The “head” is the target, the site of the star-like nuclear reactions. The long “body” is where fusion products separate from the unreacted beam, and the “tail” is the detector.
DRAGON’s “Head”: The Gas Target and Gamma Ray Detector
This is where DRAGON’s radiative capture nuclear reactions take place. DRAGON’s “brain” is a triangular chamber that can be filled with hydrogen or helium gas, the main fusion fuel in stars. Short-lived radioactive isotope beams produced in ISAC-I, of the varieties and energies similar to those found in exploding stars, are fired at the gas target, resulting in the same nuclear fusion reactions that occur in stars. For example, when an atom from a beam of sodium-21 (21Na) isotopes slams into an atom of hydrogen gas, it fuses to produce magnesium-22 (22Mg) , which emits gamma rays of specific energies.
One of DRAGON’s distinctive features is that this gas target chamber has tiny entrance and exit holes, six and eight millimeters in diameter, for the ISAC beam and recoil products, to pass through. The holes are necessary because otherwise the recoil products would be contaminated with fusion products from the beam isotopes reacting with the window material.
However, this means the gas chamber is also like trying to keep a balloon inflated when it has two holes in it, especially since the rest of DRAGON is at vacuum pressure, a million times lower pressure than in the gas target cell. Left alone, the target gas would leak-out in a fraction of a second. To solve this conundrum, DRAGON’s gas target is surrounded by a sophisticated and powerful pumping system that captures and recirculates the gas that spills out of the holes.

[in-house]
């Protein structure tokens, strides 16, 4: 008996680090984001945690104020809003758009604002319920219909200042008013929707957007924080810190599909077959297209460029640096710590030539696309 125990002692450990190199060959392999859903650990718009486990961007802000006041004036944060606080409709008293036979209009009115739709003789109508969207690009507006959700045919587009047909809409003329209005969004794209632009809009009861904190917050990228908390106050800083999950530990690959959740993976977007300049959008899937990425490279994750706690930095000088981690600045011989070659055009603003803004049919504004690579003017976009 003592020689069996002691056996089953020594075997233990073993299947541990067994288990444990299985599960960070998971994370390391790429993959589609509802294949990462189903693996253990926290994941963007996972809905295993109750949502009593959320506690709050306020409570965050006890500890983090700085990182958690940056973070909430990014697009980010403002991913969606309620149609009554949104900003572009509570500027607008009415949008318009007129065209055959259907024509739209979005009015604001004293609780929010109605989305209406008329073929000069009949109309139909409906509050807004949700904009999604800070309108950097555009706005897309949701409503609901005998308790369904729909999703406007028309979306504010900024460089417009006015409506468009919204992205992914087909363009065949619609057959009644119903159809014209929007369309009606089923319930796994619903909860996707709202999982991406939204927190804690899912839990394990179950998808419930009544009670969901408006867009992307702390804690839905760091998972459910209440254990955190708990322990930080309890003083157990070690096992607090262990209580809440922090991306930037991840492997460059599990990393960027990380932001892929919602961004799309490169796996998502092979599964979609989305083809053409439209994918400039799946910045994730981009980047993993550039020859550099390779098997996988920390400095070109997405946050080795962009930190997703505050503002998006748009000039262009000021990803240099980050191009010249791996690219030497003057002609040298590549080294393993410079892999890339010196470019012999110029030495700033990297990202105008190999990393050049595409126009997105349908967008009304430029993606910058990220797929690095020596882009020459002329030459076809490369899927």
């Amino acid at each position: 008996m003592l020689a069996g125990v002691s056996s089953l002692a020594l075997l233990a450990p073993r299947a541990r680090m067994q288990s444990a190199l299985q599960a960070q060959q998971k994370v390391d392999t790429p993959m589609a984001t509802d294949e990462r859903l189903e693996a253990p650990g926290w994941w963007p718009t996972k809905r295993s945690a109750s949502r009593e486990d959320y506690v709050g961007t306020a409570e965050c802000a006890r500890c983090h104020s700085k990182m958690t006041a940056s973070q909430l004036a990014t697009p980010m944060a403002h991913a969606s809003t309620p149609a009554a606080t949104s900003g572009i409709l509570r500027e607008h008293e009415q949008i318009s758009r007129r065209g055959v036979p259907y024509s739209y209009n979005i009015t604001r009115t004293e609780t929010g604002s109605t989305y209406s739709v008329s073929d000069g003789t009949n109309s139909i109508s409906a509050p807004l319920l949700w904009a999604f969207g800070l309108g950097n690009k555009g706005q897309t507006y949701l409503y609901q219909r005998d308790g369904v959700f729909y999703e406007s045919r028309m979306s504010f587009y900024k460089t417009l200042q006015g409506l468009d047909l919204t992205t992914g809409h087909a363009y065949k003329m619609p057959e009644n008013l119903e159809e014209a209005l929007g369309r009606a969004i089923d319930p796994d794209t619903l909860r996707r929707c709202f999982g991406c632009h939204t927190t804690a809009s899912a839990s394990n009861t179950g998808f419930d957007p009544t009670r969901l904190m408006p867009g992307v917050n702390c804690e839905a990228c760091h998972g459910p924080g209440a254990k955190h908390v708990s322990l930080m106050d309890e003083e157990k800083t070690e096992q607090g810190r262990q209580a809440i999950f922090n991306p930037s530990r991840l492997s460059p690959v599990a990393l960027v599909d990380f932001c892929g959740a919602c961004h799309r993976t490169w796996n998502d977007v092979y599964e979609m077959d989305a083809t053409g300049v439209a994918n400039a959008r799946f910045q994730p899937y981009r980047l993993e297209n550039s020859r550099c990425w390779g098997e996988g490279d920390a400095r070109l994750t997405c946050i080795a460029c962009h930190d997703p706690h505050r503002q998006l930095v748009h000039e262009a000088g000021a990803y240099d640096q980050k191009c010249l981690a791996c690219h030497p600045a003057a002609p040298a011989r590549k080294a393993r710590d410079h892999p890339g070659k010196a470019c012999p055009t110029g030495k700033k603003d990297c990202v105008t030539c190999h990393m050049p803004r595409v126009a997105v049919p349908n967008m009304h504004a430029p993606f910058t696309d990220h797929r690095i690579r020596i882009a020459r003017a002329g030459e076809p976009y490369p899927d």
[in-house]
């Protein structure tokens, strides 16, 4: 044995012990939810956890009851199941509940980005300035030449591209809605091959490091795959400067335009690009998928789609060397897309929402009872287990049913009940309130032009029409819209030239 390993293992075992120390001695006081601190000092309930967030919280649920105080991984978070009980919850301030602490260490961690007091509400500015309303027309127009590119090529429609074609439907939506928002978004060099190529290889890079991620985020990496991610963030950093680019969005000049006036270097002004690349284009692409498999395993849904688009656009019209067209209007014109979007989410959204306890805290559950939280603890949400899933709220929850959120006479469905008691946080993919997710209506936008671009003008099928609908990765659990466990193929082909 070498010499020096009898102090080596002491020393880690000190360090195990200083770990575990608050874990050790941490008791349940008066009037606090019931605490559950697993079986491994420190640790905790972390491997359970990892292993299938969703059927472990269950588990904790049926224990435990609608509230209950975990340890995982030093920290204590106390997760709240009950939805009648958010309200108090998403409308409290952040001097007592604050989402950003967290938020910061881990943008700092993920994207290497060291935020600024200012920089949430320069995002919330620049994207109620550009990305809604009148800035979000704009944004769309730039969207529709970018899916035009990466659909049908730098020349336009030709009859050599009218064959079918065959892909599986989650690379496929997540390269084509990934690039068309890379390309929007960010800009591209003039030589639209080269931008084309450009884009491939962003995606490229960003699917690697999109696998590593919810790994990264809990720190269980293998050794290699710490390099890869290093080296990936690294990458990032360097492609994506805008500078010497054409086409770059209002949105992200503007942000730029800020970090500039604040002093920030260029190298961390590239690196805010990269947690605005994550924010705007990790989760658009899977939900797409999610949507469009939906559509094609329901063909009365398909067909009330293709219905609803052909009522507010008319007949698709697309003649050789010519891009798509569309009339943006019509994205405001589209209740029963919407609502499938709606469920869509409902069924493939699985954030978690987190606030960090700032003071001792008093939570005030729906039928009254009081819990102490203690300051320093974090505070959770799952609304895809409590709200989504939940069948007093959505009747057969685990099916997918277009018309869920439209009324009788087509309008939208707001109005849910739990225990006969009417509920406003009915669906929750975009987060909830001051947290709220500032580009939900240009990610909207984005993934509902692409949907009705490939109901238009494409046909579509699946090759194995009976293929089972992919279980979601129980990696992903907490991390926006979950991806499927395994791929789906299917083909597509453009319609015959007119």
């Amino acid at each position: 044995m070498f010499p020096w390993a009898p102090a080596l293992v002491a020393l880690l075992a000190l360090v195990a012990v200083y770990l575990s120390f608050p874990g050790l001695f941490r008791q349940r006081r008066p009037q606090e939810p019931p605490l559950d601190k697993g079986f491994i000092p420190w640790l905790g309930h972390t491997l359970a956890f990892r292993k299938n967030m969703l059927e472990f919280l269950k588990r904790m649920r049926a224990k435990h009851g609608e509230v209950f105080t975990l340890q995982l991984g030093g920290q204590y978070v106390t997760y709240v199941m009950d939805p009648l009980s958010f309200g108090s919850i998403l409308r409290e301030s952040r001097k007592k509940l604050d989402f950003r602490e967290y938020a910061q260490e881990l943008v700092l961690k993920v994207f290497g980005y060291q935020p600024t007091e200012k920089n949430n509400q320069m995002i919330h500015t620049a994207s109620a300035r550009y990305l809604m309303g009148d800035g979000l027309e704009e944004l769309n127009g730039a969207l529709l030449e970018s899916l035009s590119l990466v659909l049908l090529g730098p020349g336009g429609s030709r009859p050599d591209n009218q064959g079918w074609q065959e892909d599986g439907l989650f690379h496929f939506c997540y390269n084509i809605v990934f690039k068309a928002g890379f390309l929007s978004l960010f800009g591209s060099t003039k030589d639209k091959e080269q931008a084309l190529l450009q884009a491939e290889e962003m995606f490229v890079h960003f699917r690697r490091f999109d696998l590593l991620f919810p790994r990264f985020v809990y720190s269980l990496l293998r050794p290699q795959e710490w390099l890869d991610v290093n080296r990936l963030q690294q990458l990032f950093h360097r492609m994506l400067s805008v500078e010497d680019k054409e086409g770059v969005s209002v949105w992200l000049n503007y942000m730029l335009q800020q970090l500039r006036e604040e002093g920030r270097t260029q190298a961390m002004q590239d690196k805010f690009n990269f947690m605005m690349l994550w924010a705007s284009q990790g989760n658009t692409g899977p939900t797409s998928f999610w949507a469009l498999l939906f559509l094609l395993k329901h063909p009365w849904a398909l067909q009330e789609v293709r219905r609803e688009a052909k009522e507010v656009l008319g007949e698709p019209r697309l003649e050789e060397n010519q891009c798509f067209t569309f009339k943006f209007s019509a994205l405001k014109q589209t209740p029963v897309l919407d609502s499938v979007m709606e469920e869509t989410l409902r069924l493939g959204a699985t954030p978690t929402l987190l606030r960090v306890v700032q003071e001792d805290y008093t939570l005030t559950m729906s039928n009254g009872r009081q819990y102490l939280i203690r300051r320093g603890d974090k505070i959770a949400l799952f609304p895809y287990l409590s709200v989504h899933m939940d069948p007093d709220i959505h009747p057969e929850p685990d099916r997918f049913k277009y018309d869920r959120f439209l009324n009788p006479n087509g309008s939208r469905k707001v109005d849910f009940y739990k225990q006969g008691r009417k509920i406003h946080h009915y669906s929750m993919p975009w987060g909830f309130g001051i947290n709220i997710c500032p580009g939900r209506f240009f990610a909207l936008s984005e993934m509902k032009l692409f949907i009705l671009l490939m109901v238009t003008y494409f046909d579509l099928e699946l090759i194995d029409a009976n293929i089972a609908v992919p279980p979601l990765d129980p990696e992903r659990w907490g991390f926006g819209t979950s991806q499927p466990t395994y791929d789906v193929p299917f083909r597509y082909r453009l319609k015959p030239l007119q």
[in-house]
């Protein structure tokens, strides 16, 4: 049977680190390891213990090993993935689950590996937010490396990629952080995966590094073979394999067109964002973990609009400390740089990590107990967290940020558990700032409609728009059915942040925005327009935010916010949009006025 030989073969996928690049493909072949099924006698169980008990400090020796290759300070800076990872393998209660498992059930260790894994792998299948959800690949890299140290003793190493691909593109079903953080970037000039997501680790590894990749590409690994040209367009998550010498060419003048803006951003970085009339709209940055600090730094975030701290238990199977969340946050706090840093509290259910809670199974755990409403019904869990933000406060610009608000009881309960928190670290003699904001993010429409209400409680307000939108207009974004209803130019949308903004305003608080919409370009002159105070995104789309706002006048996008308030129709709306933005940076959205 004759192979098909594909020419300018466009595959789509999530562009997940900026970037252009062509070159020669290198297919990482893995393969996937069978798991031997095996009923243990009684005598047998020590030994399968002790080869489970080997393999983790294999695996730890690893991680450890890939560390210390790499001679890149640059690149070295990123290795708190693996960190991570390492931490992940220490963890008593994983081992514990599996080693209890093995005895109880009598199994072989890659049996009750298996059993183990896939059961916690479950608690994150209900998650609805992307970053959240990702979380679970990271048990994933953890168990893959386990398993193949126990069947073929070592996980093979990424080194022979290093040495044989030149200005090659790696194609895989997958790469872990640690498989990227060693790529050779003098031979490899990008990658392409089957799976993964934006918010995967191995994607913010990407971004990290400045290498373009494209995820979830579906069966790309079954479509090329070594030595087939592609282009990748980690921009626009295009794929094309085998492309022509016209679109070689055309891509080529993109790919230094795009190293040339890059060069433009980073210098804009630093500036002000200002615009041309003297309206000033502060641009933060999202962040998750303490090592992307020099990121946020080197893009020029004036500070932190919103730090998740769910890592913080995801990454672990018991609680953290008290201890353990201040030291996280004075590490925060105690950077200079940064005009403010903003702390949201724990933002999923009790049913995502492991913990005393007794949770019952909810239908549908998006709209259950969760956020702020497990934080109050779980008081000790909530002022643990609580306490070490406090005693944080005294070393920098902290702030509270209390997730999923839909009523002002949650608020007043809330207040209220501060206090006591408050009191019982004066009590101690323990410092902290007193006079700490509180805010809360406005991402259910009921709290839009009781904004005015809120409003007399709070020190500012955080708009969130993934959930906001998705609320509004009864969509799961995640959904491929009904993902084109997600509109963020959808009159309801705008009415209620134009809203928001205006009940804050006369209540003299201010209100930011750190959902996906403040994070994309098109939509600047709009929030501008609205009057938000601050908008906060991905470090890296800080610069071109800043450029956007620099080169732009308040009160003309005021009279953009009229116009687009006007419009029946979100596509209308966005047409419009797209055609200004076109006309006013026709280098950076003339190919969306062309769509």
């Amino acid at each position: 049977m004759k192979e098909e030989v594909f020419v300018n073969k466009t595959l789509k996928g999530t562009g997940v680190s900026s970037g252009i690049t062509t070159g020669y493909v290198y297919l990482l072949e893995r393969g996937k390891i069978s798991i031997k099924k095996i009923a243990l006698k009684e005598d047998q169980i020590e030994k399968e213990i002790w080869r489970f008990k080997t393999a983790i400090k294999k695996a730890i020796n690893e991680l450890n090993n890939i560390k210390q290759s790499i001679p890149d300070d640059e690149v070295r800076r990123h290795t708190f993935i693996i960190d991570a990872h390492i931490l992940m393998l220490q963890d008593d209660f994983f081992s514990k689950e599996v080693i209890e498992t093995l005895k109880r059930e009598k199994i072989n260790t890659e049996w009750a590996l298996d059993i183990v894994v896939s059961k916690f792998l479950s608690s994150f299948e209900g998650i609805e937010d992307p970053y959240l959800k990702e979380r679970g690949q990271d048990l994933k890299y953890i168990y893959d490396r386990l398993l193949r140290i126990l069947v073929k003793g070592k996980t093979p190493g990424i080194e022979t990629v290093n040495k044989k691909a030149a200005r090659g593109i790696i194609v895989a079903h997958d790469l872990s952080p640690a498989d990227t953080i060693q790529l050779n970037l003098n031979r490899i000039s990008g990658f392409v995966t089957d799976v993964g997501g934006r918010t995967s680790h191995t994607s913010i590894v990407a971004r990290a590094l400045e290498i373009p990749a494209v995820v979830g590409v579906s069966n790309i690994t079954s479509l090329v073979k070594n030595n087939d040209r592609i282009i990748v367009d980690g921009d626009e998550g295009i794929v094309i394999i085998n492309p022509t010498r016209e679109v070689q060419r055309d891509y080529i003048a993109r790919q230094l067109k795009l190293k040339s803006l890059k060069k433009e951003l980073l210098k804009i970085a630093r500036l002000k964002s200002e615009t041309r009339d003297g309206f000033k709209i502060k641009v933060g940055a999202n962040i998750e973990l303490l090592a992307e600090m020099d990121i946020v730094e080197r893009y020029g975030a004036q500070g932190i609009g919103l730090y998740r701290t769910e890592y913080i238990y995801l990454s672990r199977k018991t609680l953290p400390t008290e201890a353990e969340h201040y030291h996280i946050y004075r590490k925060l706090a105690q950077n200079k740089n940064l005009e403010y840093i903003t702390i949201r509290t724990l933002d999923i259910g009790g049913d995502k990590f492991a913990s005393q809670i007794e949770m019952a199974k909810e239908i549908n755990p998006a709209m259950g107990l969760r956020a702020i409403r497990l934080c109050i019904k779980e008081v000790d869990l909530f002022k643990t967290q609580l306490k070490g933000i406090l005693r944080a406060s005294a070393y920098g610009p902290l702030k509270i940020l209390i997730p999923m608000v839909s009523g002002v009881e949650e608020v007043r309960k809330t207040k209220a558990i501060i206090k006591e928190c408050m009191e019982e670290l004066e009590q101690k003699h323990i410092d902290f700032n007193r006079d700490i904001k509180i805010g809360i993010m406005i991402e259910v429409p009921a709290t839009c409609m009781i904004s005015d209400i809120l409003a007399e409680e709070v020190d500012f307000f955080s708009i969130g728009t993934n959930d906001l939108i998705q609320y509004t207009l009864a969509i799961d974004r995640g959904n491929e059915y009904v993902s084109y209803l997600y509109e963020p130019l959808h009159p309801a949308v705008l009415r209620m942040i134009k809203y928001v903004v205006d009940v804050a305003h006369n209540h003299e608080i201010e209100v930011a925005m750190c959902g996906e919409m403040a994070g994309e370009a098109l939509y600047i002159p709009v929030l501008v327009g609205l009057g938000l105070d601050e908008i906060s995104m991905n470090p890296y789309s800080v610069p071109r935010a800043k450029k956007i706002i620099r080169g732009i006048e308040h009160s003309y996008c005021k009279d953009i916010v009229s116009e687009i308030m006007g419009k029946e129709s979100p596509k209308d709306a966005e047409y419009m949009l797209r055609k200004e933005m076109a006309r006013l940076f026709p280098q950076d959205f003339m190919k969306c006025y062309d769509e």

The gas target is also almost completely surrounded by an array of 30 germanium gamma-ray detectors. These detectors record the energy signatures and timing of the gamma rays inherent to each radiative capture reaction.
DRAGON’s “Body”: The Magnetic Dipole and Electric Dipole Separators
A central experimental challenge with DRAGON is that radiative capture reactions have very low probability and occur relatively infrequently. On average, there’s one fusion recoil for every 100 billion incoming isotope atoms.
The recoils created in the gas chamber exit as a tiny fraction of the unreacted beam, which, like a river, continues into DRAGON’s “body”. Thus, DRAGON’s main task is beam suppression – to separate out the short-lived recoils from the unreacted beam particles.
Like panning for gold, DRAGON uses a series of electromagnetic and physical filters to sift-out the recoil gems. This is accomplished in two main steps, first using a magnetic dipole and then an electric dipole as filters, and a series of slits to physically stop unwanted beam particles.
The beam and recoils come out of the gas target in a range of charge states and this mixed overall beam is focused using magnetic quadrupoles and steered into a magnetic dipole chamber.
This is DRAGON’s coarse filter, where the isotopes are separated by how much electrical charge they possess. This can be done because in a magnetic field, particles follow a path based on the ratio of their momentum-to-charge. The greater its charge, the more a particle will curve in a magnetic field. For example, two particles with the same momentum and both with four electrons missing, will follow the same magnetic path. In DRAGON, the researchers know the predicted charge state of their experimental recoil product and set the magnet to direct only this charge state through the magnetic dipole’s 2.5 cm wide exit aperture. As a result, all of the particles with a different charge state slam into the wall of the charge slit box and are filtered out.